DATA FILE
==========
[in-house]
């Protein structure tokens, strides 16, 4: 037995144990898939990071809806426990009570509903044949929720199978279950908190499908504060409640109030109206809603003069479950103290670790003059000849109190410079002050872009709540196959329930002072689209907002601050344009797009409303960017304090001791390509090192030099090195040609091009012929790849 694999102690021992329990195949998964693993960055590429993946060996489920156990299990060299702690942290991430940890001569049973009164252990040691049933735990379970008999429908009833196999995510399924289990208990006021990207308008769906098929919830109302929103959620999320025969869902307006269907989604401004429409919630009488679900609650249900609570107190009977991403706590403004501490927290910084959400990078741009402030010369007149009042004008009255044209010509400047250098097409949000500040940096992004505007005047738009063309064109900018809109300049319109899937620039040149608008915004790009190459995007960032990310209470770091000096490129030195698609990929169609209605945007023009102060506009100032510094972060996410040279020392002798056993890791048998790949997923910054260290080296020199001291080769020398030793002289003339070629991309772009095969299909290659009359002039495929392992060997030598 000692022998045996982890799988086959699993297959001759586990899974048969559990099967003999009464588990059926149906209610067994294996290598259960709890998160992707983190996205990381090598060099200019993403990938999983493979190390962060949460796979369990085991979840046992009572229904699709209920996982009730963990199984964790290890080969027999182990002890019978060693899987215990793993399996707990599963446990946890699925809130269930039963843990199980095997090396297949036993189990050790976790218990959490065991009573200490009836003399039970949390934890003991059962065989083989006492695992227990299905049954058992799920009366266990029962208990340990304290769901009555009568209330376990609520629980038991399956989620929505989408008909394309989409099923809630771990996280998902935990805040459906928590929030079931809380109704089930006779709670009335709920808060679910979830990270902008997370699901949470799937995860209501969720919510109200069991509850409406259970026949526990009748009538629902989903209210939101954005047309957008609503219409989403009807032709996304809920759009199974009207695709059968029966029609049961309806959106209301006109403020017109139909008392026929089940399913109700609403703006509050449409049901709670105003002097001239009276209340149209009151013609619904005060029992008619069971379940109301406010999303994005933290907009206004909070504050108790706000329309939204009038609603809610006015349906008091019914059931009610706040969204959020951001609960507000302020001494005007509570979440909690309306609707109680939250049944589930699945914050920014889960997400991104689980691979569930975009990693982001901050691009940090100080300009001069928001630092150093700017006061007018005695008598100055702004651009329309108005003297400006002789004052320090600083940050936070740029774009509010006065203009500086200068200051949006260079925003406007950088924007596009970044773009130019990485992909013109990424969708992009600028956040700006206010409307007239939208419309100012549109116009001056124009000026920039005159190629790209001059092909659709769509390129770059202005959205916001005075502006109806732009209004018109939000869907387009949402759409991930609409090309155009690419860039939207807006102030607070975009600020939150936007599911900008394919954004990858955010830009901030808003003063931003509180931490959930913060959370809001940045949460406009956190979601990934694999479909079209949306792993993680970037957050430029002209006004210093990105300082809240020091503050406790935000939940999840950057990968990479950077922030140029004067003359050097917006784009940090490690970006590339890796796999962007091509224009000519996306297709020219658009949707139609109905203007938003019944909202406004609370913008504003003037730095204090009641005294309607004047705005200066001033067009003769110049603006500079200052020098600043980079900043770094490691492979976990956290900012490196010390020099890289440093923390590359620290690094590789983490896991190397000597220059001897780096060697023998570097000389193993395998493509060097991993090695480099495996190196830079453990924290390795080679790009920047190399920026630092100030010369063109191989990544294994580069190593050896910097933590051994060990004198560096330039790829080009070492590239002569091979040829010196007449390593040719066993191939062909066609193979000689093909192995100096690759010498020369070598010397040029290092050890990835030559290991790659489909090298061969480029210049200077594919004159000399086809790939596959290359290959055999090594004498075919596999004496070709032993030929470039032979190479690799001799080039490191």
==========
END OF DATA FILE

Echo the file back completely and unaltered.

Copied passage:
[in-house]
């Protein structure tokens, strides 16, 4: 037995144990898939990071809806426990009570509903044949929720199978279950908190499908504060409640109030109206809603003069479950103290670790003059000849109190410079002050872009709540196959329930002072689209907002601050344009797009409303960017304090001791390509090192030099090195040609091009012929790849 694999102690021992329990195949998964693993960055590429993946060996489920156990299990060299702690942290991430940890001569049973009164252990040691049933735990379970008999429908009833196999995510399924289990208990006021990207308008769906098929919830109302929103959620999320025969869902307006269907989604401004429409919630009488679900609650249900609570107190009977991403706590403004501490927290910084959400990078741009402030010369007149009042004008009255044209010509400047250098097409949000500040940096992004505007005047738009063309064109900018809109300049319109899937620039040149608008915004790009190459995007960032990310209470770091000096490129030195698609990929169609209605945007023009102060506009100032510094972060996410040279020392002798056993890791048998790949997923910054260290080296020199001291080769020398030793002289003339070629991309772009095969299909290659009359002039495929392992060997030598 000692022998045996982890799988086959699993297959001759586990899974048969559990099967003999009464588990059926149906209610067994294996290598259960709890998160992707983190996205990381090598060099200019993403990938999983493979190390962060949460796979369990085991979840046992009572229904699709209920996982009730963990199984964790290890080969027999182990002890019978060693899987215990793993399996707990599963446990946890699925809130269930039963843990199980095997090396297949036993189990050790976790218990959490065991009573200490009836003399039970949390934890003991059962065989083989006492695992227990299905049954058992799920009366266990029962208990340990304290769901009555009568209330376990609520629980038991399956989620929505989408008909394309989409099923809630771990996280998902935990805040459906928590929030079931809380109704089930006779709670009335709920808060679910979830990270902008997370699901949470799937995860209501969720919510109200069991509850409406259970026949526990009748009538629902989903209210939101954005047309957008609503219409989403009807032709996304809920759009199974009207695709059968029966029609049961309806959106209301006109403020017109139909008392026929089940399913109700609403703006509050449409049901709670105003002097001239009276209340149209009151013609619904005060029992008619069971379940109301406010999303994005933290907009206004909070504050108790706000329309939204009038609603809610006015349906008091019914059931009610706040969204959020951001609960507000302020001494005007509570979440909690309306609707109680939250049944589930699945914050920014889960997400991104689980691979569930975009990693982001901050691009940090100080300009001069928001630092150093700017006061007018005695008598100055702004651009329309108005003297400006002789004052320090600083940050936070740029774009509010006065203009500086200068200051949006260079925003406007950088924007596009970044773009130019990485992909013109990424969708992009600028956040700006206010409307007239939208419309100012549109116009001056124009000026920039005159190629790209001059092909659709769509390129770059202005959205916001005075502006109806732009209004018109939000869907387009949402759409991930609409090309155009690419860039939207807006102030607070975009600020939150936007599911900008394919954004990858955010830009901030808003003063931003509180931490959930913060959370809001940045949460406009956190979601990934694999479909079209949306792993993680970037957050430029002209006004210093990105300082809240020091503050406790935000939940999840950057990968990479950077922030140029004067003359050097917006784009940090490690970006590339890796796999962007091509224009000519996306297709020219658009949707139609109905203007938003019944909202406004609370913008504003003037730095204090009641005294309607004047705005200066001033067009003769110049603006500079200052020098600043980079900043770094490691492979976990956290900012490196010390020099890289440093923390590359620290690094590789983490896991190397000597220059001897780096060697023998570097000389193993395998493509060097991993090695480099495996190196830079453990924290390795080679790009920047190399920026630092100030010369063109191989990544294994580069190593050896910097933590051994060990004198560096330039790829080009070492590239002569091979040829010196007449390593040719066993191939062909066609193979000689093909192995100096690759010498020369070598010397040029290092050890990835030559290991790659489909090298061969480029210049200077594919004159000399086809790939596959290359290959055999090594004498075919596999004496070709032993030929470039032979190479690799001799080039490191």